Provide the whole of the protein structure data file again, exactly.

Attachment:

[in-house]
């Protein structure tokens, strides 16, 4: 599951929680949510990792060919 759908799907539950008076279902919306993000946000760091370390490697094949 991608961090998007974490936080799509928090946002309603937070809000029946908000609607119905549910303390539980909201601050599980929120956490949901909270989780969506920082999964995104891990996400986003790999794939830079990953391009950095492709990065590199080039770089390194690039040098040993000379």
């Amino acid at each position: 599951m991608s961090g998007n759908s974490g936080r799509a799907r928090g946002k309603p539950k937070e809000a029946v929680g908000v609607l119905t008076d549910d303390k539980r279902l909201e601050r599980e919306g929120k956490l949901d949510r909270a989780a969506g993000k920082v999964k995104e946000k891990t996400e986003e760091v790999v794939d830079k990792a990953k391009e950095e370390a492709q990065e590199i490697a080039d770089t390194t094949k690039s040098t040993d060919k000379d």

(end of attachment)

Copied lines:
[in-house]
């Protein structure tokens, strides 16, 4: 599951929680949510990792060919 759908799907539950008076279902919306993000946000760091370390490697094949 991608961090998007974490936080799509928090946002309603937070809000029946908000609607119905549910303390539980909201601050599980929120956490949901909270989780969506920082999964995104891990996400986003790999794939830079990953391009950095492709990065590199080039770089390194690039040098040993000379």
């Amino acid at each position: 599951m991608s961090g998007n759908s974490g936080r799509a799907r928090g946002k309603p539950k937070e809000a029946v929680g908000v609607l119905t008076d549910d303390k539980r279902l909201e601050r599980e919306g929120k956490l949901d949510r909270a989780a969506g993000k920082v999964k995104e946000k891990t996400e986003e760091v790999v794939d830079k990792a990953k391009e950095e370390a492709q990065e590199i490697a080039d770089t390194t094949k690039s040098t040993d060919k000379d």